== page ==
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Fred Randolph's Learning Curve is heavy on tribute songs. The bassist/composer pays homage to Michael Brecker, Charles Mingus, John Coltrane, and pianist Art Hirahara, who joins him on the disc. But while Randolph does manage to suggest a Brecker Brothers tune, an aggressive yet catchy Mingus number and a journey into Trane's spiritual side, the real joys of this album have little to do with tributes.
The collaborative work of trumpeter Don Beck and tenor saxophonist Rob Roth is at the heart of the disc's success. Blending beautifully when playing together and delivering effortless, intriguing solos on their own, Beck and Roth quietly dominate Learning Curve. One of the album's highlights is "Churchy Tune," which brings Beck and Roth's connection to the fore and also features a Hammond organ solo by Michael Bluestein that manages to both embrace and expand the traditional sound of the organ in the bluesy church tradition.
Randolph's own skills are best demonstrated on "Secret Garden," the only track on which he plays fretless bass. His funky vibe is brought to the forefront of this upbeat number and works well with the shiny tone of soprano saxophonist Mike Zilber. Beck and Roth sit this one out, which changes the dynamic, but "Secret Garden" is still a standout tune.
The disc closes with "Pua Lilia," a traditional Hawaiian song performed as a duet by Randolph and Hirahara. It seems an odd ending to a disc of originals performed by a larger ensemble, but the lyrical piece gives Randolph another opportunity to shine. The piece brings Learning Curve to a satisfying end.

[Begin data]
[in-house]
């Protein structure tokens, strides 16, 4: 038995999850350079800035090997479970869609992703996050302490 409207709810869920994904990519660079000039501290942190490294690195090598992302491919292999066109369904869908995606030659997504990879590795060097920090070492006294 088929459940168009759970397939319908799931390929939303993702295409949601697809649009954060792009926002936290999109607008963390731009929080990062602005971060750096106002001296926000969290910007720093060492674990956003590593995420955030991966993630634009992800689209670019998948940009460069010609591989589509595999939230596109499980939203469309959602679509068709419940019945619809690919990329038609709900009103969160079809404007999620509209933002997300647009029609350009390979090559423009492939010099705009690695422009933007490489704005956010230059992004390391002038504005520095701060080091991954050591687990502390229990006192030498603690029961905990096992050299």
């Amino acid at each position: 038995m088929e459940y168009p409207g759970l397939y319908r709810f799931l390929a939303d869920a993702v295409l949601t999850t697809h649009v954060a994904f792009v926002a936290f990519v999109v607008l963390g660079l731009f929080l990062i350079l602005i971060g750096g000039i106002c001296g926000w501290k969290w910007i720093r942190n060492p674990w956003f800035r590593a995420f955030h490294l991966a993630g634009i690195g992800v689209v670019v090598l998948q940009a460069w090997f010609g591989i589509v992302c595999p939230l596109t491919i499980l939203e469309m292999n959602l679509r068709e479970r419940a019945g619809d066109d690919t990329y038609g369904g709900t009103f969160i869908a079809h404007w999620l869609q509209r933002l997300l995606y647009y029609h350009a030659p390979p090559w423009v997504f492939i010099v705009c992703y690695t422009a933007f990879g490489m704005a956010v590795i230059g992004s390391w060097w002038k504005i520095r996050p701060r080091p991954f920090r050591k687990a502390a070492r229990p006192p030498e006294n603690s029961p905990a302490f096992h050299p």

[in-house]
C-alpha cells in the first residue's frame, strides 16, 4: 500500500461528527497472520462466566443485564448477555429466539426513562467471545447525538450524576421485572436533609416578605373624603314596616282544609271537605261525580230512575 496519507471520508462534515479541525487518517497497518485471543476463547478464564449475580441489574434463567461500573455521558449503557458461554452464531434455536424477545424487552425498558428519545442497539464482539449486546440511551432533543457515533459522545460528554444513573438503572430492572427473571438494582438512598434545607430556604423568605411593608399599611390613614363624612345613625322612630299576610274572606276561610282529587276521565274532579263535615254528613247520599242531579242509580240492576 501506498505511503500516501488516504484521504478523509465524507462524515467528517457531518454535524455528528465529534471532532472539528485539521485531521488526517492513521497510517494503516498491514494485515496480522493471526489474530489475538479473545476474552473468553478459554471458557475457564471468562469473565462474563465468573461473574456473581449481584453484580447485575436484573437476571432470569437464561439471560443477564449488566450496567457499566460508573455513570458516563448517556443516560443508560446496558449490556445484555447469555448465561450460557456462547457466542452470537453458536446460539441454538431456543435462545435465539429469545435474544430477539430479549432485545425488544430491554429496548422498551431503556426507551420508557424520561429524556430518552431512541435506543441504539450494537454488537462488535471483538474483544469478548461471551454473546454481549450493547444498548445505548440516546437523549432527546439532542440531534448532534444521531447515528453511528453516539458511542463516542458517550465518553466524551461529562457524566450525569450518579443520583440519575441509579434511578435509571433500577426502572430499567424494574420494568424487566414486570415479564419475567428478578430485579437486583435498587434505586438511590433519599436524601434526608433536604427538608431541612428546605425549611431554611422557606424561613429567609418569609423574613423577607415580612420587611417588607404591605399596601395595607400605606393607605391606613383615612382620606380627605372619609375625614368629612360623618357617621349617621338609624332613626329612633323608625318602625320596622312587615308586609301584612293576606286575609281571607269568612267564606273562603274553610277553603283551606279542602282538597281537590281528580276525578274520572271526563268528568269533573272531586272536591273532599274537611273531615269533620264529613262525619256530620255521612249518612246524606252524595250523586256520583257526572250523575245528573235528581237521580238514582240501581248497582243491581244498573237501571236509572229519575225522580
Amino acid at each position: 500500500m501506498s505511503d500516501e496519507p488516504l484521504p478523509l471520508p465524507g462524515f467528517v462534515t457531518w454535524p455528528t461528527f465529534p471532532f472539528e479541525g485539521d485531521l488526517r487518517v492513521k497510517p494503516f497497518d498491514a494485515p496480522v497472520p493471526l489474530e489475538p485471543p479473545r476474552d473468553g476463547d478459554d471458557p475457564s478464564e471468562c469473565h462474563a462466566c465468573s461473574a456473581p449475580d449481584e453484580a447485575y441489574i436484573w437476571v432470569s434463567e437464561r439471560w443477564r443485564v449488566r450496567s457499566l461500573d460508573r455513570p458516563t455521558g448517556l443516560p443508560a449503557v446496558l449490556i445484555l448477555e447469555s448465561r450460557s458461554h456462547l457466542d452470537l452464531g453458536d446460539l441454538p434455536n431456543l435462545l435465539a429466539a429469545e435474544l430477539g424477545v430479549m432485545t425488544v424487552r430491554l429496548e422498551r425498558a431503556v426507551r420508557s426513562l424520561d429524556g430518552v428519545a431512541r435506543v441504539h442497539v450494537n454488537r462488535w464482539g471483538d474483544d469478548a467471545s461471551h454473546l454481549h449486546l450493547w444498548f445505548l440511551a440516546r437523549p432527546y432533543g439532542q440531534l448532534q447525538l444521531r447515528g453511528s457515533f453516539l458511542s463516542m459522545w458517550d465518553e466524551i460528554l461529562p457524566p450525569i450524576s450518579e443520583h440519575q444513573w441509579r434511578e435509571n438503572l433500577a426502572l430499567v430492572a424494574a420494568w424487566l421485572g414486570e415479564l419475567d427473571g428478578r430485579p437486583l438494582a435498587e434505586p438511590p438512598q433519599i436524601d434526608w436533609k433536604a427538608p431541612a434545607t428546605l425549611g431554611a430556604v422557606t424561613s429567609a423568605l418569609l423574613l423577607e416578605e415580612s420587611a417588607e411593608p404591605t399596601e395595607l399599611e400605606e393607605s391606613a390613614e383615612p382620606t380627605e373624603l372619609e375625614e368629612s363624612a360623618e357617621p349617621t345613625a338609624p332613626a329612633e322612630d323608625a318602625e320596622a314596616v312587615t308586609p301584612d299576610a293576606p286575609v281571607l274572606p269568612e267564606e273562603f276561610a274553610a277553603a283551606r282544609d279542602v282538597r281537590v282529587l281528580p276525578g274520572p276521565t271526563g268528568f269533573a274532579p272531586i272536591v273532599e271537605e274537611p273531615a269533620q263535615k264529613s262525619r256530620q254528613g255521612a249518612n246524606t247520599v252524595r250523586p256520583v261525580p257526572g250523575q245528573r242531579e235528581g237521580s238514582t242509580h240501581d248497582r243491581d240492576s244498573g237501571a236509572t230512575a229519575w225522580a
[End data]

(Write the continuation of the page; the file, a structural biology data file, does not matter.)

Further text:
Track Listing: 1. I Wonder Why (for Michael Brecker)
2. Windward Side
3. Churchy Tune
4. Learning Curve
5. The Longest Time
6. Secret Garden
7. A's Vamp (for Art Hirahara)
8. In Honor of (for Charles Mingus)
9. Homage to Trane (for John Coltrane)
10. Nature of the Beast
11. Pua Lilia (Traditional Hawaiian)
Personnel: Fred Randolph: acoustic fretless bass, acoustic bass;
Art Hirahara: acoustic piano;
Tim Bulkley: drums, rain stick;
Rob Roth: tenor sax;
Don Beck: trumpet;
Mike Zilber: soprano sax;
Michael Bluestein: Hammond organ;
Bryan Bowman: tabla;
Michaelle Goerlitz: percussion
I love jazz because it mixes intellect and emotion in a very spontaneous way.
I was first exposed to jazz by liberating a Coltrane and a Pharoah Sanders record from a friend in NYC and listening to them over and over until I got it.
My advice to new listeners is you have to take the time to listen to some jazz tunes a number of times until it starts to make sense.